By Elena Olson King
Each fall in college towns across the country, the population suddenly swells. After a quiet summer, these cities grow with bright, young college students seeking higher education and degrees carrying the promise of a fulfilling careers. For many of these students, they may not have felt challenged in high school. College provides them with an opportunity to focus on their talents, taking advanced courses in a specific field of study.
Each summer for the past 40 years, Educational Service Unit 11 has given gifted high school students the chance to get a sneak peek of that same experience.
“We had a great year,” Janelle Jack, Gifted Education Coordinator explains. One hundred and twenty-nine students participated in this year’s Summer Honors Program from each of the 13 schools in the ESU 11 service area. Thirty-two families in Holdrege opened their homes and housed 87 of the students. “People house the instructors as well,” Janelle continues.
Students who have completed grades 8 – 12 are eligible and must be nominated by their teachers for the program. Nominated students must complete an online exam and/or submit a portfolio and resume. The finalists are selected on the basis of performance on an exam or work samples.
Current Summer Honors Classes include Art, Computer Science, Creative Writing, Drama, Science, Film, Logic, Math, Medical Science, and Social Science. For the first time, Agriculture was also available and students received college credit through Nebraska College of Technical Agriculture in Curtis. The college housed the students in the dorms for two nights at no charge.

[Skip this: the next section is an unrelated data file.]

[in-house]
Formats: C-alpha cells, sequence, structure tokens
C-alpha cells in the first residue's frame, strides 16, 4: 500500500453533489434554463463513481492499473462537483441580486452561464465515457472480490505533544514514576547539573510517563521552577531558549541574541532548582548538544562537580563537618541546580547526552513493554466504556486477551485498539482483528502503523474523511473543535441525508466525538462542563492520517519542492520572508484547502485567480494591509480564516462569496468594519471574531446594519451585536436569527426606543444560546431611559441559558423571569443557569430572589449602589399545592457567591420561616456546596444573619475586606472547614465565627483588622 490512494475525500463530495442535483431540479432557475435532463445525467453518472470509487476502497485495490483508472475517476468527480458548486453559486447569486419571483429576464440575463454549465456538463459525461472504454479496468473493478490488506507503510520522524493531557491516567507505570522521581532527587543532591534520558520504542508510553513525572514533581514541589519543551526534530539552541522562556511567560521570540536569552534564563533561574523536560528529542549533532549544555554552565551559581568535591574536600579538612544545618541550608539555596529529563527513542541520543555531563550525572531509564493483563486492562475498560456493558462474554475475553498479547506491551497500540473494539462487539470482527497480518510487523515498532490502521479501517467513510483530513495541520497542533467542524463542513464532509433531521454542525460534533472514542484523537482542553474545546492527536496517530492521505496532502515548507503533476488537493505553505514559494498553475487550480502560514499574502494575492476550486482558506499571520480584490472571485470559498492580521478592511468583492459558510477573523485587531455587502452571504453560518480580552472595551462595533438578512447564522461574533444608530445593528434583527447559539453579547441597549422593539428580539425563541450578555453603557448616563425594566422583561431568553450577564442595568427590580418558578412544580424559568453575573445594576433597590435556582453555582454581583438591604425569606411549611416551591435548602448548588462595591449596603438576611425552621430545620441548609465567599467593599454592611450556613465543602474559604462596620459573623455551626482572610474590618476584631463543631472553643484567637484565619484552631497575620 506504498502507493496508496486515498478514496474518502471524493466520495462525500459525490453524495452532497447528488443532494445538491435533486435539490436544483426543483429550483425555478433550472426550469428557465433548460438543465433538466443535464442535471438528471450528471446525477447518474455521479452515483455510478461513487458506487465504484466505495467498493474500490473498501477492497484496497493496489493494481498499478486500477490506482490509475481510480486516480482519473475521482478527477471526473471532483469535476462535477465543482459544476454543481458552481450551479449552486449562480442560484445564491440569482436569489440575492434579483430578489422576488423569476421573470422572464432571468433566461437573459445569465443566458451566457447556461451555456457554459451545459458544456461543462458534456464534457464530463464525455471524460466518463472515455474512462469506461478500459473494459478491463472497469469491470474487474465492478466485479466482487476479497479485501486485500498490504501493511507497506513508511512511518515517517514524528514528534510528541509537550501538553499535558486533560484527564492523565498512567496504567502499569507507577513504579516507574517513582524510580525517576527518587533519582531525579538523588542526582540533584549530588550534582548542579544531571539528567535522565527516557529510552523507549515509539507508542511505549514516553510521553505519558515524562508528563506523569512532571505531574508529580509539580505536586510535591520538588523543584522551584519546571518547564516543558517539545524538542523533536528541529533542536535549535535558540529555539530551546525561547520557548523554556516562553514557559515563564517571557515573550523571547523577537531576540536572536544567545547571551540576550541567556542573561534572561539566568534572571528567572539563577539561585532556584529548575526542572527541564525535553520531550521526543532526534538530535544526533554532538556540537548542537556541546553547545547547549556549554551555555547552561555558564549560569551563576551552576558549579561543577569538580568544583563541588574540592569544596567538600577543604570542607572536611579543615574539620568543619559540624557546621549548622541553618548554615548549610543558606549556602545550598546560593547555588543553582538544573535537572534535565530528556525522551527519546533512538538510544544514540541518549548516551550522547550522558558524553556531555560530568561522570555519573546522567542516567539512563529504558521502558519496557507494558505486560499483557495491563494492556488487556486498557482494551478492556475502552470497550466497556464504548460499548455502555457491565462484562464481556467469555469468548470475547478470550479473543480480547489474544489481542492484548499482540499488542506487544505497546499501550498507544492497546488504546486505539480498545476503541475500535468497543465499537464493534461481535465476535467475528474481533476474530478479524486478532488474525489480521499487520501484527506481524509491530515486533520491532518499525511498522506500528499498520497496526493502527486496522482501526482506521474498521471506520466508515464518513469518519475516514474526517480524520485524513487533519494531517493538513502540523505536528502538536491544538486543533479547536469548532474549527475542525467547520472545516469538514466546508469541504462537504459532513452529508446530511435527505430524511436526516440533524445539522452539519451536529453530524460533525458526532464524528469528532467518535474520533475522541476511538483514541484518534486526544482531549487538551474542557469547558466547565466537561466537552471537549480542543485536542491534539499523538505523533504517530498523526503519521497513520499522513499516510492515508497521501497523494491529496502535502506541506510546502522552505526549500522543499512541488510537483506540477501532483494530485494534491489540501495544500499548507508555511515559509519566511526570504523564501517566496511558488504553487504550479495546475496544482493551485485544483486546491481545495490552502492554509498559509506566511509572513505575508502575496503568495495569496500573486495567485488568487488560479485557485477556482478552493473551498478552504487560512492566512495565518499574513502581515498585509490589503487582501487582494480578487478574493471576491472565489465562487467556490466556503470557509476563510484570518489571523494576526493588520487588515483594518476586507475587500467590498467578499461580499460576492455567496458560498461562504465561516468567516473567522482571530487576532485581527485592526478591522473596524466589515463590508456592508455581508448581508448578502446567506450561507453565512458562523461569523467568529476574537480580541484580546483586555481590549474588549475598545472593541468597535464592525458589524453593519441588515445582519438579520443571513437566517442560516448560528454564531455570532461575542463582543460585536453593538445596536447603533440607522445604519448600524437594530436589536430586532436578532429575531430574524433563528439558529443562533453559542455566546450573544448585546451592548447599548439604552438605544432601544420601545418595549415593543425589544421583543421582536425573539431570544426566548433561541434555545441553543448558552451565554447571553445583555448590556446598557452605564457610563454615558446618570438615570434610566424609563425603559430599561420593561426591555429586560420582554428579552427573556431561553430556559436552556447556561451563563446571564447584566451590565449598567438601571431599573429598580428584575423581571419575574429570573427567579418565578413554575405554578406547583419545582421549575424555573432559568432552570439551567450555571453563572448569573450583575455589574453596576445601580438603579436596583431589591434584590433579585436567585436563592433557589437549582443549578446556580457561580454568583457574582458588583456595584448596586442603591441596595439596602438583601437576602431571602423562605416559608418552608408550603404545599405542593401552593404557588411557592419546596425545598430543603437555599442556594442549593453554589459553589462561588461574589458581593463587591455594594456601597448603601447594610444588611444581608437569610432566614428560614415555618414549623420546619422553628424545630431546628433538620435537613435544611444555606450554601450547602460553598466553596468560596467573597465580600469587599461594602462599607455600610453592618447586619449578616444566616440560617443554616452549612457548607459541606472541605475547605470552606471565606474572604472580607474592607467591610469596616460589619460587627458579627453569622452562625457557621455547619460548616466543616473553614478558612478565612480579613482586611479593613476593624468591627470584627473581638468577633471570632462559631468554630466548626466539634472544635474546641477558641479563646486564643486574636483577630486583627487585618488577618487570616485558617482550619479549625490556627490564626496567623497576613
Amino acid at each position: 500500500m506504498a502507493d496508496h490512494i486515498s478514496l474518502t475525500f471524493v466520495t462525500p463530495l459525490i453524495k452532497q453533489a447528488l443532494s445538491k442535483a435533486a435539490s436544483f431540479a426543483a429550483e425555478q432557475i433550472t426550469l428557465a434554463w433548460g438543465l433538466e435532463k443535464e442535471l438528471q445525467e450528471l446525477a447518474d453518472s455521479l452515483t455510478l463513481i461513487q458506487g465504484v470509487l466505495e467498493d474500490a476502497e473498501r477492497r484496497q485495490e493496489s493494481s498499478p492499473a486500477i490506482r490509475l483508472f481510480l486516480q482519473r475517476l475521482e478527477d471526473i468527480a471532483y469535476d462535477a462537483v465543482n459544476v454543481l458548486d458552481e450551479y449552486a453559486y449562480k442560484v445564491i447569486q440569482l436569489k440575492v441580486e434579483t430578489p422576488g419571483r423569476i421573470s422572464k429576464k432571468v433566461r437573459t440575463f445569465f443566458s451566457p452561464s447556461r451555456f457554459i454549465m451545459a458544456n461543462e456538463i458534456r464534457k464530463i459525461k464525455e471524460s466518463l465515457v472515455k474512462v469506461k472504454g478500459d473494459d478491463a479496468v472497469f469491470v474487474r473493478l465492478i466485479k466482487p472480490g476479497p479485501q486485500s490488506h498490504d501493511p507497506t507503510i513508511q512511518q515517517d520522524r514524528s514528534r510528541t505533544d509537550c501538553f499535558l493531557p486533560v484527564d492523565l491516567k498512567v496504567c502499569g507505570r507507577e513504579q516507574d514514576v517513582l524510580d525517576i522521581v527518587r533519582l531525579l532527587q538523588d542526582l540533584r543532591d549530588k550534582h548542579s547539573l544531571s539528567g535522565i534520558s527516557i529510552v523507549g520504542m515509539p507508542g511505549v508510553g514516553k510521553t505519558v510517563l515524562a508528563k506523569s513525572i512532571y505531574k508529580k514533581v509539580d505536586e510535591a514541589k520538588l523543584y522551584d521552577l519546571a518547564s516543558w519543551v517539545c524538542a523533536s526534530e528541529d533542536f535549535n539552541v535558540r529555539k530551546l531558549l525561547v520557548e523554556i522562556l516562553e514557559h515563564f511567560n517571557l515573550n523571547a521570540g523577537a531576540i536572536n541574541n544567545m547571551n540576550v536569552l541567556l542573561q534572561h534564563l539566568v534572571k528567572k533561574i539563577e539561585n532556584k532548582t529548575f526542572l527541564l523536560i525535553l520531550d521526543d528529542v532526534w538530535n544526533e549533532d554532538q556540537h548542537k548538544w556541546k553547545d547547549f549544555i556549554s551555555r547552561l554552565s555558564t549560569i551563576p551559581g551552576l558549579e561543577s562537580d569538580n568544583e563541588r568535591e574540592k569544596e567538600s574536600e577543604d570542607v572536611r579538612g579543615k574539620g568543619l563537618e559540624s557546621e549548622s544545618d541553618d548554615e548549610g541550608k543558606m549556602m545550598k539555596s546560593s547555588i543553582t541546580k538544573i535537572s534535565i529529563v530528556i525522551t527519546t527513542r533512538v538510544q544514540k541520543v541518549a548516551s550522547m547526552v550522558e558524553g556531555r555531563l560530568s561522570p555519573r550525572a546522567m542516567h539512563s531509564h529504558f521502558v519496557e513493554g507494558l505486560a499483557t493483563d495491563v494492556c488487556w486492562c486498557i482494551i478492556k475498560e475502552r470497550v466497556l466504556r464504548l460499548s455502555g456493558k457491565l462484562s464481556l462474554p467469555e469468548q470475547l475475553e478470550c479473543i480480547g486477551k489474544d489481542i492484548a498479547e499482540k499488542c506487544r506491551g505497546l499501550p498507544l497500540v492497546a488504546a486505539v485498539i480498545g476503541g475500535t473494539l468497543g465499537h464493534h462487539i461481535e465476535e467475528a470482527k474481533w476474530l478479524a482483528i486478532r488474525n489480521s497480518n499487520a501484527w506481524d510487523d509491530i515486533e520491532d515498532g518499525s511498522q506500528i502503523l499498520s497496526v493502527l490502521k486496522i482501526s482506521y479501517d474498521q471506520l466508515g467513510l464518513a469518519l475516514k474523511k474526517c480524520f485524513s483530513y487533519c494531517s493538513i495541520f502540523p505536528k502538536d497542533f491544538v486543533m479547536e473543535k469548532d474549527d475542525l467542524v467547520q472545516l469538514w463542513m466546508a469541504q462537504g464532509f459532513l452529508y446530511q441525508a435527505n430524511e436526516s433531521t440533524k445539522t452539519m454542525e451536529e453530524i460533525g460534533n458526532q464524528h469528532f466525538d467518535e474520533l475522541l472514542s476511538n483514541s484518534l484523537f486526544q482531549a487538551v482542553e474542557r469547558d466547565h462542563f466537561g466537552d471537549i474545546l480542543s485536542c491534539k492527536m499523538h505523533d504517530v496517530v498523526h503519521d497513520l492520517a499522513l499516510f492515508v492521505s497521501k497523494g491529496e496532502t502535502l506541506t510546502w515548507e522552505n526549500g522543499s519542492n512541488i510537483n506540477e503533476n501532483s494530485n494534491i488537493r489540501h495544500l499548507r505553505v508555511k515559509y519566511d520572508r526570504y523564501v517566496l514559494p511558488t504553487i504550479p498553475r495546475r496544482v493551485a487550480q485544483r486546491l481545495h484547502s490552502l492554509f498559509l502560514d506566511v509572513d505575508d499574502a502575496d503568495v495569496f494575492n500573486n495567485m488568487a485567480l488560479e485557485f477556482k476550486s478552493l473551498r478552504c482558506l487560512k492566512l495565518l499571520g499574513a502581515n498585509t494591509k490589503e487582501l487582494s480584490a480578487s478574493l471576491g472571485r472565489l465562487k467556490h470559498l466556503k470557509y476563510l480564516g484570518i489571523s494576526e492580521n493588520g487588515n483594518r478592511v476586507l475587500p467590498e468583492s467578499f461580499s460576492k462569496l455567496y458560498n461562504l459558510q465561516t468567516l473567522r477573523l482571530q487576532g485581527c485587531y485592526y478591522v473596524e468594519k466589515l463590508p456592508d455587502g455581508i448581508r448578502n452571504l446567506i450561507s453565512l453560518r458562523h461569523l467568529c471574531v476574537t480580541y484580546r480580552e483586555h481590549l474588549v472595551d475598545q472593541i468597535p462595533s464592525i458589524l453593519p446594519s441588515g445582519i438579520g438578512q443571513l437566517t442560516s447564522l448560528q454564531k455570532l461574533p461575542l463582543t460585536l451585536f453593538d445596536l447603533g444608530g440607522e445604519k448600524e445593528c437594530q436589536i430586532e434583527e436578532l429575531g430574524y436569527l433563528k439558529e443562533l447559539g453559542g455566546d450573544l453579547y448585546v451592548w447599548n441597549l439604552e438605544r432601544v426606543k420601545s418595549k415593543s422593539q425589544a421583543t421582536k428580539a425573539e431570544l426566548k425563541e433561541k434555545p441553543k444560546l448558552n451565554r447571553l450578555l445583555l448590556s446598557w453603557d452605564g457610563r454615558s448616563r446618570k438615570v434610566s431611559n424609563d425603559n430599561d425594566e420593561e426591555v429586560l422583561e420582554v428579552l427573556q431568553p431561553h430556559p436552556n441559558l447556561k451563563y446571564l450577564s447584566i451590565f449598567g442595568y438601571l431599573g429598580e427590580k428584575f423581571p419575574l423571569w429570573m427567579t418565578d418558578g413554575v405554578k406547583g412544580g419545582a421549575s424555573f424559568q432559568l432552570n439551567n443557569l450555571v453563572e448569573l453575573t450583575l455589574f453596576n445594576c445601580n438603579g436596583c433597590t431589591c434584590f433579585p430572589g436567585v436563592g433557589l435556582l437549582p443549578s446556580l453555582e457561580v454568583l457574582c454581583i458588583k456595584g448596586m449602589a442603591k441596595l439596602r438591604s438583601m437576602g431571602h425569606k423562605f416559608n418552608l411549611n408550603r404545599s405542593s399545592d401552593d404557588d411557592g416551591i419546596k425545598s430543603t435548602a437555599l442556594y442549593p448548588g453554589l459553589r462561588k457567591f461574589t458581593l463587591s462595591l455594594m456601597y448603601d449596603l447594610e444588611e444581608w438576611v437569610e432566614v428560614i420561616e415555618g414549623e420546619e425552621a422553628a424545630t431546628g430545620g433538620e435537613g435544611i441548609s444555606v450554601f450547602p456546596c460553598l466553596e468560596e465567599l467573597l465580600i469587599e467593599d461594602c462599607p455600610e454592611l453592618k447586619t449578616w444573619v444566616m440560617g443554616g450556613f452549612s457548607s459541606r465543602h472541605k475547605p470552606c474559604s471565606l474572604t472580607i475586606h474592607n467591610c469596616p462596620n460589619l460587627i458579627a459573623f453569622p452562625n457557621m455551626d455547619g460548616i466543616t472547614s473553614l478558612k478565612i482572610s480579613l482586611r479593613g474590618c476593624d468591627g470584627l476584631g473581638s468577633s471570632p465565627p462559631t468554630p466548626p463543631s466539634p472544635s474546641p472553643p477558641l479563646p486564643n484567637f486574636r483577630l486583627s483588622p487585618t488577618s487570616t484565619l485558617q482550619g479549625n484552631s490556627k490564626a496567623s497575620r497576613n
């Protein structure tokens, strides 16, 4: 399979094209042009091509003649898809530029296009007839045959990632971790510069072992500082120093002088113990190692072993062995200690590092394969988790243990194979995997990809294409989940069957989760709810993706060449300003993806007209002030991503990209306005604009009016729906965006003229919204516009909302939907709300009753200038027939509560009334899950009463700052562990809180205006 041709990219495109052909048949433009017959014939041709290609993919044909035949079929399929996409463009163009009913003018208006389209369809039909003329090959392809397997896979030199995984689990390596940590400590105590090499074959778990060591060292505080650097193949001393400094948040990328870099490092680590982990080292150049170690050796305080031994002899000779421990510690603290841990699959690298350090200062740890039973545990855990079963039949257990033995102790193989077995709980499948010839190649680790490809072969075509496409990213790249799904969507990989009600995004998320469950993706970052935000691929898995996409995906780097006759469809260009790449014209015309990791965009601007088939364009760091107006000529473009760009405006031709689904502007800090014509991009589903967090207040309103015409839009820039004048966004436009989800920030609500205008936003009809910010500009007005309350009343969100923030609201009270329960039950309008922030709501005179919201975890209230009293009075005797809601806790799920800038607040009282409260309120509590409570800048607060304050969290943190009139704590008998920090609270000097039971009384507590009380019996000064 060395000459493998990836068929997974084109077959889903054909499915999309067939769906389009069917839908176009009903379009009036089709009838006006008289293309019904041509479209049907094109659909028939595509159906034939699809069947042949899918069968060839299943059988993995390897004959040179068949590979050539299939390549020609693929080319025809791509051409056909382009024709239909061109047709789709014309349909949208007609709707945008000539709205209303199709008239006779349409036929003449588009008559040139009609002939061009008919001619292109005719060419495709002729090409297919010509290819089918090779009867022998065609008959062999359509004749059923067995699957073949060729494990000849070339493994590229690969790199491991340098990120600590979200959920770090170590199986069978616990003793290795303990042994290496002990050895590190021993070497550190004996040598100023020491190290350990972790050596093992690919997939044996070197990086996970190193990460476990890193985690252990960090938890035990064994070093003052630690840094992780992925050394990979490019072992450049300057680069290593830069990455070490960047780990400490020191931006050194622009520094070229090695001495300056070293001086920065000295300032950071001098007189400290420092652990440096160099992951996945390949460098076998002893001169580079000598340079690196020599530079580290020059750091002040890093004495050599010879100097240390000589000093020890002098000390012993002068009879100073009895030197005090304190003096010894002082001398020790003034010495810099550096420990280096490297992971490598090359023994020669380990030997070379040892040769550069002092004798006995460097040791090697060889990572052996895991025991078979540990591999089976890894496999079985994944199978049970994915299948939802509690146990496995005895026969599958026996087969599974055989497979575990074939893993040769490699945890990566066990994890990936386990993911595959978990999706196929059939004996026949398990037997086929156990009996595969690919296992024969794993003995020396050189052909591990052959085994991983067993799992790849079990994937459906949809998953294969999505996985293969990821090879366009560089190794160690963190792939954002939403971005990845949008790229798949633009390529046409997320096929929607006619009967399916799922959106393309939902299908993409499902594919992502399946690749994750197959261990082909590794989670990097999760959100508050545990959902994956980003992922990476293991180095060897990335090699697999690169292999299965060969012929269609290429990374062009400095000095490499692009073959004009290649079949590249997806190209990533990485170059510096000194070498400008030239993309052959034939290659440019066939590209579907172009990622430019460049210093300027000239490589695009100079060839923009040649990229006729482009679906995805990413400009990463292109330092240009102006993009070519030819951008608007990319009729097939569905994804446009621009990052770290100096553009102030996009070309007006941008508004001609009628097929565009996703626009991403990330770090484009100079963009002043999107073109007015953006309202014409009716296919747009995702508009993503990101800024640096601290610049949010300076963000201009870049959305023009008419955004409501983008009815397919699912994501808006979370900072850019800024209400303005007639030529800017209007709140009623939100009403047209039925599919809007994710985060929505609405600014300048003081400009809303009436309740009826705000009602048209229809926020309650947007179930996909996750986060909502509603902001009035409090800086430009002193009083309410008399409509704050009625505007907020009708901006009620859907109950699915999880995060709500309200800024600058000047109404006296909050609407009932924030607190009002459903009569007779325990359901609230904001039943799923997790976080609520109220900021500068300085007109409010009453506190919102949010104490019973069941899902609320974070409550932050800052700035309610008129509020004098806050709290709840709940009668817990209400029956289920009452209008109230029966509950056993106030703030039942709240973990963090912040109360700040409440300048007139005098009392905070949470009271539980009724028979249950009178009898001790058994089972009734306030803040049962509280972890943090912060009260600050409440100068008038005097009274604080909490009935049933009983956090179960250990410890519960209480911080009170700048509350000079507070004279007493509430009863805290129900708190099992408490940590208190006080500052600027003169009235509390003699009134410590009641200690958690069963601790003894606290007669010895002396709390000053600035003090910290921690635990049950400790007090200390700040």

Instructors for the classes come from across the country, with some traveling from California and Virginia. One instructor, Doug Walters, has been an instructor every year since the program began. “He was a late substitute for Social Science the first year,” Janelle adds.
While the facilitating the Summer Honors Program is possibly the most publicized function of the ESU, students and teachers benefit from the services they provide in many other ways year-round. “Our tech guys are in schools every week,” Administrator Greg Barnes begins, “The largest service we provide are special services like special education, speech therapists, and psychologists, for example.” Instead of each school hiring these specialized staff, they may be shared among districts, saving valuable tax dollars. The schools may also purchase larger units of supplies, equipment, and furniture together at a lower cost.
Throughout the year, the ESU provides area faculty with professional development opportunities, bringing in education experts from across the country. The area-wide ESU 11 Fall Conference will be on October 2 at Holdrege High School and the Tassel. The day will begin with motivational keynote speaker Dave Weber. Teachers will also have the opportunity to select three breakout sessions including technology integration, special education, classroom management, media, art, music, reading, math, science, social studies, and career education.
ESU 11 is located at 412 W. 14th Ave. For more information on the services provided by ESU 11 call 308-995-6585 or visit the ESU 11 website.